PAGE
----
Blog post by Richard Paisner
It was my privilege to represent ISC in Serbia last month at the close-out ceremony for our Civil Society Forward project, which is winding down. ISC has been working in Serbia for a decade, and in my time on the board I have had the opportunity to host local champions from Serbia at my home and to see them in action in their own country.
I wish everyone in the greater ISC community could have been at this event, so filled with appreciation and hope – for the work that’s been done and the progress still to be made. There were a series of roundtables at the event, and I sat in on the fundraising discussion with a talented group of devoted and sophisticated activists from around Serbia. The discussion was cordial and collaborative but more important, the discussion was at a level any NGO in the US would have appreciated. The pluses and minuses of corporate giving; endowments and reserves, etc. confirmed my sense that even as we leave Serbia, we have trained and enabled so many competent and skilled community activists.
Here are some of my remarks from the event:
“A little more than a year ago, my wife Christie and I dragged our tired bodies from the back of a car in a suburban apartment complex in Zajecar. We had spent the previous week in Belgrade meeting the ISC staff, government leaders and the best and the brightest of Serbia’s emerging civil society – passionate and skilled advocates, deeply compassionate but intensely practical mothers of children with disabilities, leaders of businesses large and small committed to social justice.
We had left Belgrade early this morning of our last day in Serbia and, at the indefatigable Christie’s insistence, we stopped at the Roman ruins of Felix Romuliana en route to Zajecar. The Emperor Galerius built this fabulous retirement home for himself over 1700 years ago, but, as I understand it, he died before he got to occupy it. We have a phrase for that and I imagine you do too: “Man plans, God laughs.”
Which brings me back to that apartment complex. Slightly puzzled about why we were there, Christie and walked under a brightly colored metal trellis to the back of one of the buildings. Imagine our surprise: we were the guests of honor at a very special occasion: the residents of that building had constructed a park: the trellis, four ambitiously planted trees and, at a distance from the building, another brightly colored structure for trash, and we were there to help open the park.
As I stood listening to the speeches (and eating the great food), I reflected on two things: first on the unquenchable human desire to plan and organize for a better future; despite the clear evidence of Felix Romuliana that all we build today will someday be in ruin, we persist in this simple endeavor – to make our lives and our communities better for ourselves and for our children.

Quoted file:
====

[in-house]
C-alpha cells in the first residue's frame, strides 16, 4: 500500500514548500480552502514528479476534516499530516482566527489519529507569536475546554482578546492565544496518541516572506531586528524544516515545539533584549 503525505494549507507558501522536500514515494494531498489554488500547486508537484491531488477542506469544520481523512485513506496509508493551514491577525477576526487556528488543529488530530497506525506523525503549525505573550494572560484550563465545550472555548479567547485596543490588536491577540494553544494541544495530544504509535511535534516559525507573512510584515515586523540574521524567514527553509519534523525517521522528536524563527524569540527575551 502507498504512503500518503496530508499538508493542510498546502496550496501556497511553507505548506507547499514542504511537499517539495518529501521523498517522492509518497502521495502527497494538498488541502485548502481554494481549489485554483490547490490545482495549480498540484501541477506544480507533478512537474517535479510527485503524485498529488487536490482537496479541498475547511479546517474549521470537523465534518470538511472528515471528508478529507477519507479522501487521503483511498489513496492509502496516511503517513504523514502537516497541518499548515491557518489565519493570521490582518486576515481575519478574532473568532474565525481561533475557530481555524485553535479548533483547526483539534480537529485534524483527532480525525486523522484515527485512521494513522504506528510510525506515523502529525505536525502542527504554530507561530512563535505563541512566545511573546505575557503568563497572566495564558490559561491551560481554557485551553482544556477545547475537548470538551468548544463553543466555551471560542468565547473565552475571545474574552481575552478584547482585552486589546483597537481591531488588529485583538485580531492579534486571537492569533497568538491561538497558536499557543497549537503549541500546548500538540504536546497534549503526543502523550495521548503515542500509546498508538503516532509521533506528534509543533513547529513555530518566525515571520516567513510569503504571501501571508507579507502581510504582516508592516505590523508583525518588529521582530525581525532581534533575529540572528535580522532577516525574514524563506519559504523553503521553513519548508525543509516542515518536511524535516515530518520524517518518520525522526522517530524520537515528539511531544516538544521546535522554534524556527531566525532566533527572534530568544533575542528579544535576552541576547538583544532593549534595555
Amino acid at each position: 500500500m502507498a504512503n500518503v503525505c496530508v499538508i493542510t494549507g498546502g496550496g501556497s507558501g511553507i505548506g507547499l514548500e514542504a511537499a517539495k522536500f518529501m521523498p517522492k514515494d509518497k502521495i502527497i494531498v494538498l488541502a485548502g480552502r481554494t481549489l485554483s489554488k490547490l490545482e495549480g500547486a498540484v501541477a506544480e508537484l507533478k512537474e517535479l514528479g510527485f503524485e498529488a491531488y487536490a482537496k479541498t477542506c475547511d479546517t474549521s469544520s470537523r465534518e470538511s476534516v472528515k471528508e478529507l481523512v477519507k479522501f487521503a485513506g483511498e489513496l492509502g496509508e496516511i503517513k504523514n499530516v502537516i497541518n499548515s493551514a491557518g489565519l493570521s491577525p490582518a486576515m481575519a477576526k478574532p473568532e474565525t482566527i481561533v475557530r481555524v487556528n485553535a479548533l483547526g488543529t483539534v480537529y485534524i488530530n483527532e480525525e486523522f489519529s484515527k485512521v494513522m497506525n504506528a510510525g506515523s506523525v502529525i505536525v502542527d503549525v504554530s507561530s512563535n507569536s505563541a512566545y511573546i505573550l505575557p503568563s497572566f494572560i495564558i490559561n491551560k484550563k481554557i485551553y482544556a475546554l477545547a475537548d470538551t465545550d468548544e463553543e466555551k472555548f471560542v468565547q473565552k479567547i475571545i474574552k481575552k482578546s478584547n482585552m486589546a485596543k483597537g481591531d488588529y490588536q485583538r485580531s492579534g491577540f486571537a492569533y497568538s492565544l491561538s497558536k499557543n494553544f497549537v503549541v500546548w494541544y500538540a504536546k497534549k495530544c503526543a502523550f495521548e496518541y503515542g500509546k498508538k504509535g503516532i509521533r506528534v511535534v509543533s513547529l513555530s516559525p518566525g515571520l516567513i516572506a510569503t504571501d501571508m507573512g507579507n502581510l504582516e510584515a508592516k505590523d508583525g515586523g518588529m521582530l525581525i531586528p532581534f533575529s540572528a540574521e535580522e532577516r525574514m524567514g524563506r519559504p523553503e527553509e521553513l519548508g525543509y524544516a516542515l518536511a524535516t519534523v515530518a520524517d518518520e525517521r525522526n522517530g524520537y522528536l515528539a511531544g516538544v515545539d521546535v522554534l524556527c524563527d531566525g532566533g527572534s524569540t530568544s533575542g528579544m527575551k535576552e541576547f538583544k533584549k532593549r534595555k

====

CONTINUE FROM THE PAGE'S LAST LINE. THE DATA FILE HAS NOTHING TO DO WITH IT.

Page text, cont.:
My second reflection involved ISC: the celebration at the park captured in a profound way the founding event of our own organization. Standing, almost a quarter century ago, by a polluted river in a small Bulgarian community not unlike Zajecar, Madeleine Kunin – then the three times elected governor of the small state of Vermont and later US Ambassador to Switzerland – had this notion: if we could identify local champions for change and provide them tools to inspire and lead their fellow citizens, they might find their way to working with government and industry to get that river cleaned up. And once they recognized what they had done, beautifying their town and improving the health of their children – well, there is no end to the possibilities of an empowered people. So, as you might imagine, I left Zajecar with a tear or two in my eye.
The Serbia we celebrate today is very different than the one ISC first came to. In so many ways, this country is stronger – for its people, for its environment, for its citizen leadership and engagement and activism. And ISC is stronger. We have learned so much on this journey from all of you. We’ve worked alongside true local champions, people of amazing vision and passion for tackling social challenges and inducing positive change in the local communities – and they have achieved real and meaningful change. And, of course, none of our work would have been possible without the stout support of USAID both for our funding, but, more important, for its incredible commitment to civil society in Serbia.
The organizations we’ve partnered with on the Civil Society Forward Project will be champions for Serbia for decades to come. They will make positive change in the lives of their members, their neighborhoods, villages and towns; they will make positive change for the social groups they advocate for, influencing legislation, public administration and even national government-decision making.
As I think about that park in Zajecar, I envision trees bursting with blossoms – a tribute to the will of the community. And as I think of ISC’s role in Serbia, I see a blossoming of a new age in this country’s history – a time of citizen action, economic renewal and social justice. We are so proud to have been part of these accomplishments.